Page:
Printer Friendly

True Artist and True Friend: A Biography of Hans Richter.

Hans Richter is remembered first and foremost as a Wagnerian: the first conductor of Der Ring des Nibelungen at Bayreuth in 1876, amanuensis to Wagner at Tribschen in 1866 making a fair copy of the score of Die Meistersinger von Nurnberg, and conductor of the first Ring cycle in English at Covent Garden in 1908. Yet when we look at Appendix I of Christopher Fifield's exhaustive and meticulously researched biography which chronicles the 2,263 performances of 94 operas which Richter conducted between 1868 and 1912, the third opera on the list, with the surprisingly high figure of 137 performances, is Bizet's Carmen--and this was a man who is supposed to have said scornfully 'Der ees no French music'. Top of the list comes Lohengrin (191), with Die Meistersinger as the runner-up (141). He never conducted Parsifal (except extracts), saying that he was 'saving two things until the end, the National Gallery in London and Parsifal'. (Incidentally, he never accepted any fee for conducting at Bayreuth--'I have the Master to thank for everything, and for that I should be paid! That would be fine!') The list has other surprises, not so much Fidelio (79) as Don Giovanni (97), Rossini's Barbiere (54) and Guillaume Tell (32), Meyerbeer's L'Africaine (58) and Brull's Das goldene Kreuz (40). In the symphonic repertory, Richter conducted 97 performances of Beethoven's 'Eroica', 91 of the Fifth, and 75 of Tchaikovsky's 'Pathetique'. He was indeed an all-round musician--the lists range from Auber, Delibes and Mehul to Volkmann, Strauss, Bruckner, Verdi and Glazunov.

Mr Fifield has been fortunate in that Richter kept a diary and wrote a lot of very entertaining letters, so he has been able to bring to life this genial, hard-working and thorough conductor who started as an orchestral player. Richter was not a genius of the rostrum, like his rival Mahler, but it is doubtful if there has ever been a conductor better equipped to instruct the musicians in an orchestra. The claim that he could play virtually every instrument is shown to be true. He was able even to put one over on the redoubtable horn-player Franz Strauss (father of Richard), who complained to Bulow at a rehearsal for the first performance of Die Meistersinger that a passage in Act II was unplayable. Richter, present as chorus master, borrowed Strauss's horn and played the disputed passage perfectly. He said many years later: 'Strauss's son may be happy that he has not his father in his orchestra'.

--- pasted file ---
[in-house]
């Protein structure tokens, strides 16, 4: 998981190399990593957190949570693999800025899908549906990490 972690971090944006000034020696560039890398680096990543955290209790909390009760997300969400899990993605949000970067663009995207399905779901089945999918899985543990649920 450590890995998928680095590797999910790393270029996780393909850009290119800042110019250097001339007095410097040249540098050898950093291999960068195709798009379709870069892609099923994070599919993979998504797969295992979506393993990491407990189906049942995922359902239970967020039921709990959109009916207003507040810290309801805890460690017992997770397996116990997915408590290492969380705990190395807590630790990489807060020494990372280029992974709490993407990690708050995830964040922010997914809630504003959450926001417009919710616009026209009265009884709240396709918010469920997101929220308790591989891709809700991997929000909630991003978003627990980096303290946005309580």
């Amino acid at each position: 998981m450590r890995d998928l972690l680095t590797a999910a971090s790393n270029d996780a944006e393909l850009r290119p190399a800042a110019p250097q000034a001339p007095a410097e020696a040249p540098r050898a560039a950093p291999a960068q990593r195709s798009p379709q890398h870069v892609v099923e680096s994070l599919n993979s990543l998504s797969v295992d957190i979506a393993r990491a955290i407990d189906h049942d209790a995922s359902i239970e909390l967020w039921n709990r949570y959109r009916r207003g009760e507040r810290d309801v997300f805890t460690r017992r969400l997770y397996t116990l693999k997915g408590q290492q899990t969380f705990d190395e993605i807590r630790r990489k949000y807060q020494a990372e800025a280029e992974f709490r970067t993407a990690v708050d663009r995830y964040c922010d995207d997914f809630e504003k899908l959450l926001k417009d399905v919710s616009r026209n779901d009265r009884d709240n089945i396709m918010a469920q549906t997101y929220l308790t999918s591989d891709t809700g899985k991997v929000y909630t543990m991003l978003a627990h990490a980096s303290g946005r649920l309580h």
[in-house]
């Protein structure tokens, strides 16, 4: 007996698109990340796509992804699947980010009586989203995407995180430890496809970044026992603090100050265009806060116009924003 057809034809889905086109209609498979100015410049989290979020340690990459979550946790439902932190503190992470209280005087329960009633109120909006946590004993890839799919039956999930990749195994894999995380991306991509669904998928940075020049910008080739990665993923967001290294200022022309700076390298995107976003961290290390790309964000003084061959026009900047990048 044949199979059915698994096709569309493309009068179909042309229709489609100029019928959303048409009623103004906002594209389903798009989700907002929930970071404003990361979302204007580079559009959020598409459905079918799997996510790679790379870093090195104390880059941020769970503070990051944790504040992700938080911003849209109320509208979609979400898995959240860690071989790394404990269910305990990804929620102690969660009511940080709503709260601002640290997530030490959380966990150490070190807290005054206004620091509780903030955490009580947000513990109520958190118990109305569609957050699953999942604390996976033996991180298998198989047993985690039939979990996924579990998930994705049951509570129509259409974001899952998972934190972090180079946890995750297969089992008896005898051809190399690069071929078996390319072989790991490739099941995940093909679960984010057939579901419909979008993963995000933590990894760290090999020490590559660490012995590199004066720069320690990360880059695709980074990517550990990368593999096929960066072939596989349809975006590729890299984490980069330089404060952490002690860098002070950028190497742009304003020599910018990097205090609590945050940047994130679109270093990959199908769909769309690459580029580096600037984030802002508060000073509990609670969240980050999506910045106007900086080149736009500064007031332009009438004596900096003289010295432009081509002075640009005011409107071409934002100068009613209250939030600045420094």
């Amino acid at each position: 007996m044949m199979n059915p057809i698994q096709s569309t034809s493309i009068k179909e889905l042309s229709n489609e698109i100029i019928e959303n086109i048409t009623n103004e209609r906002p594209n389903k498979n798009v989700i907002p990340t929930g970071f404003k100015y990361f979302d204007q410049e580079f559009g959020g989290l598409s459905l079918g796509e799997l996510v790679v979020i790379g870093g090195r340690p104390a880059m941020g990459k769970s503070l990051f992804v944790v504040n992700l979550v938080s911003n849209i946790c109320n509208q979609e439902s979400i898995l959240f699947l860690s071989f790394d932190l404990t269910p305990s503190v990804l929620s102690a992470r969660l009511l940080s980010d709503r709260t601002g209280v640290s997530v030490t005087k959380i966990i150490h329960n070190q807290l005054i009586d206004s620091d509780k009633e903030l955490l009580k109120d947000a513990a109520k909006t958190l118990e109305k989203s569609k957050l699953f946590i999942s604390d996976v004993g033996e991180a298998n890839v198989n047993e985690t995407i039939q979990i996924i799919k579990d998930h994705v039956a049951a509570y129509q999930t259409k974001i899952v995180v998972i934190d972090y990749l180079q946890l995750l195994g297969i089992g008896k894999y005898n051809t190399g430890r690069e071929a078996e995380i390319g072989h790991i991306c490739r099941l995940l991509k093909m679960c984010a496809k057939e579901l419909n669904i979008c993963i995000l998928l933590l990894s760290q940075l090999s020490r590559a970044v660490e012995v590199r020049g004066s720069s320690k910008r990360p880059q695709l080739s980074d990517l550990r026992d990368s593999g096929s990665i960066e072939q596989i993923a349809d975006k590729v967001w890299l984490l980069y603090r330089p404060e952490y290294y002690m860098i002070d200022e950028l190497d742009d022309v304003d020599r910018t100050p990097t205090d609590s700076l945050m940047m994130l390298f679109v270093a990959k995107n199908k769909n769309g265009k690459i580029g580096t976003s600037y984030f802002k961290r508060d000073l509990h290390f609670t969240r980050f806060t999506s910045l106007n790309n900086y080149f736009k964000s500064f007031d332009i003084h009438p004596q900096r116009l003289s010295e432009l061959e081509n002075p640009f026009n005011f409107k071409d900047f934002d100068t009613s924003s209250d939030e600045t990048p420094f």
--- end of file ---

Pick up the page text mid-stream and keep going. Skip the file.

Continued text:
As he acknowledged, Richter owed his career to Wagner, though he would undoubtedly have emerged at the top of the tree without such a patron, even if more slowly. Fifield convincingly justifies Richter's action, when virtually unknown, in warning Wagner of the inadequacies of the Munich production of Das Rheingold in 1869, an action which led to Richter's dismissal as conductor by the Munich Intendant, Perfall. Ernest Newman is strongly critical of Richter over this episode, but Richter's opinion that what the audience sees on stage is of equal importance to what one hears was ahead of his time and would be welcome if shared by some conductors today. On the whole, Richter was remarkably skilful in steering clear of musical politics, especially during Cosima's directorship of Bayreuth--he once remarked to Siegfried Wagner that 'another score would have been preferable' to his father's theoretical writings.